Thursday, July 23, 2009

Drops Like Stars

It arrived by UPS yesterday. I wasn't really prepared for what I was about to experience. Rob Bell's latest book Drops Like Stars is a work of art. From the second I opened the box I knew that this would be quite an experience. The book is large. Not in terms of page numbers or content - but in actual size. It's huge. Think yearbook, or coffee table book. It's pages are bright red. Throughout the book you will find stories, incredible photos, and great insight from Bell.

In its pages, Bell addresses the issue of suffering. But rather than addressing it in terms of "why?" he instead focuses on the "what now?" that comes from suffering. When the unexpected happens, and our frame of reference gets thrown out of whack - what is the result? Bell sees that art and beauty and creativity are the result of suffering. It's from experiencing pain that enables someone to create something that resonates so deeply with an audience.

One part of the book is called "The art of elimination." Bell talks about how when we strip everything away that isn't necessary, something beautiful emerges. In the arena of sculpture for instance, it was Michelangelo who said that his "David" was clamoring to be freed. I loved the story of Johnny Cash that Bell includes. By the early 90s Cash had been almost forgotten by the music industry. Rick Rubin took Cash, stripped everything away except for the man, a microphone, and his guitar. All of his band and everything that gave him comfort were gone. He shares that at the first solo acoustic show in Los Angeles, Johnny Cash was terrified. After thousands of shows all over the world, the idea of playing by himself was almost too much to bear. It was in that terror that something beautiful emerged - the honest, simple voice of an aging legend.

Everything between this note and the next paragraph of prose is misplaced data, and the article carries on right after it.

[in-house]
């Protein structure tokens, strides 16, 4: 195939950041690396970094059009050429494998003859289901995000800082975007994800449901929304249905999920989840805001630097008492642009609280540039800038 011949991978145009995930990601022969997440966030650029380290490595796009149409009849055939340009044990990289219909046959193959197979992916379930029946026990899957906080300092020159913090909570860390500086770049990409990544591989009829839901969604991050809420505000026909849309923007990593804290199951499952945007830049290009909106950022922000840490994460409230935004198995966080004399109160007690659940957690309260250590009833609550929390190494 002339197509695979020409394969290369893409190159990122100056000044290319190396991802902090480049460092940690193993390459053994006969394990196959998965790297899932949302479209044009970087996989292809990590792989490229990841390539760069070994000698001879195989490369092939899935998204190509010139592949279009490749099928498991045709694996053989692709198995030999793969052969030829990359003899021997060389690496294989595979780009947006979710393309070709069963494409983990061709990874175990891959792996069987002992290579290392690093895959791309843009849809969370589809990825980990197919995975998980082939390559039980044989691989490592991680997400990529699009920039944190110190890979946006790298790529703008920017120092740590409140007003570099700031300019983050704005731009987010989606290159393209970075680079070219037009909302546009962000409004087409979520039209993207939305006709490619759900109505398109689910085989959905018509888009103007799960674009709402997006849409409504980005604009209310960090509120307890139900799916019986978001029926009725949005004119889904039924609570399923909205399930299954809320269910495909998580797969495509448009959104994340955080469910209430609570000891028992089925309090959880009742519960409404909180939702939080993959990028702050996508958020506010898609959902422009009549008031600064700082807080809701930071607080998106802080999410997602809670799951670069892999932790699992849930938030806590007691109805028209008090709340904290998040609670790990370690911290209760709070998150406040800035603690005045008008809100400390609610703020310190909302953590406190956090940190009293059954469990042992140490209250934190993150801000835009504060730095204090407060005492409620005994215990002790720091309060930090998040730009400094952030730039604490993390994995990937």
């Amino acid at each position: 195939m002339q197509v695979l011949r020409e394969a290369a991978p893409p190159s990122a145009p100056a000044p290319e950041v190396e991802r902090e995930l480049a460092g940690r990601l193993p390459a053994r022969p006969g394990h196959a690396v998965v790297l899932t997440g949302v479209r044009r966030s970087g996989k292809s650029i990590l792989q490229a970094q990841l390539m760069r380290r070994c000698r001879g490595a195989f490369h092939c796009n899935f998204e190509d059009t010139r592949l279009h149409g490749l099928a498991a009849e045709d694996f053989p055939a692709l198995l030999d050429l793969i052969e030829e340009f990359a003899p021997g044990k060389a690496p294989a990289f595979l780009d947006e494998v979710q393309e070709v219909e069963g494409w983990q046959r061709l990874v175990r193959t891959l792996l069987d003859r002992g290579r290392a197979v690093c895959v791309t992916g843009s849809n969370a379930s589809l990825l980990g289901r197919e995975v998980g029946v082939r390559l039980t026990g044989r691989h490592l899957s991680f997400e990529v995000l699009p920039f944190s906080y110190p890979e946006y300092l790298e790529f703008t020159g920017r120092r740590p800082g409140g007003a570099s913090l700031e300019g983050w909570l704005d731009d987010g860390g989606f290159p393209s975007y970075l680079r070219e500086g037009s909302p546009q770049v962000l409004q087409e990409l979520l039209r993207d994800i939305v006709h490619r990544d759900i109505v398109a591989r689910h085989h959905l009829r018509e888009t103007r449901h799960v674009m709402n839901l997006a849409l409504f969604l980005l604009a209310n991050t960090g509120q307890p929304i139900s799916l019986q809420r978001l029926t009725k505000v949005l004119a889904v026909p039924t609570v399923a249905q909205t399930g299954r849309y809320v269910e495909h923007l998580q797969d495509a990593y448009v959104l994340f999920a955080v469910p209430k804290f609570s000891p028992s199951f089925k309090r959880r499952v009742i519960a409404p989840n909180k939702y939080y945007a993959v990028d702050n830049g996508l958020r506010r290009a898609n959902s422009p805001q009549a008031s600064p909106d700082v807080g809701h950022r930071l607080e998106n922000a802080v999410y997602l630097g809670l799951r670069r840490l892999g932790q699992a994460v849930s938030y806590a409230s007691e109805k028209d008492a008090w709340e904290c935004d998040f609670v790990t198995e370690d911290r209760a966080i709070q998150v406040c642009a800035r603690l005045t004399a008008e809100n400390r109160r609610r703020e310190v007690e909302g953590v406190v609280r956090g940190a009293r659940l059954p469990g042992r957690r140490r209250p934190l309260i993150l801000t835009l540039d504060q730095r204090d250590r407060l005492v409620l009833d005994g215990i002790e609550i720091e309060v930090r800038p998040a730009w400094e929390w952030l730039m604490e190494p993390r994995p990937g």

Though I hadn't planned to do it, I read the book from cover to cover in about an hour (maybe less). In terms of written content, there is very little - hardly enough to be called a book. But between his thoughts and the amazing photos, I feel as though I've experienced something great. I'll end with this excerpt:

"I want desperately for things to go 'how they're supposed to.' Which is another way of saying 'how I want them to,' which is another way of saying 'according to my plan.' And that, as we all know, isn't how it works. But it's that disappointment, in that confusion, in that pain - the pain that comes from things not going how I wanted them to - that I find the same thing happening, again and again. I come to the end of myself, to the end of my power, the end of my strength, the end of my understanding, only to find in that place of powerlessness a strength and peace that weren't there before. I keep discovering that it's in the blemish that the Spirit enters. The cross, it turns out, is about the mysterious work of God which begins not with big plans and carefully laid out timetables, but in pain and anguish and death."


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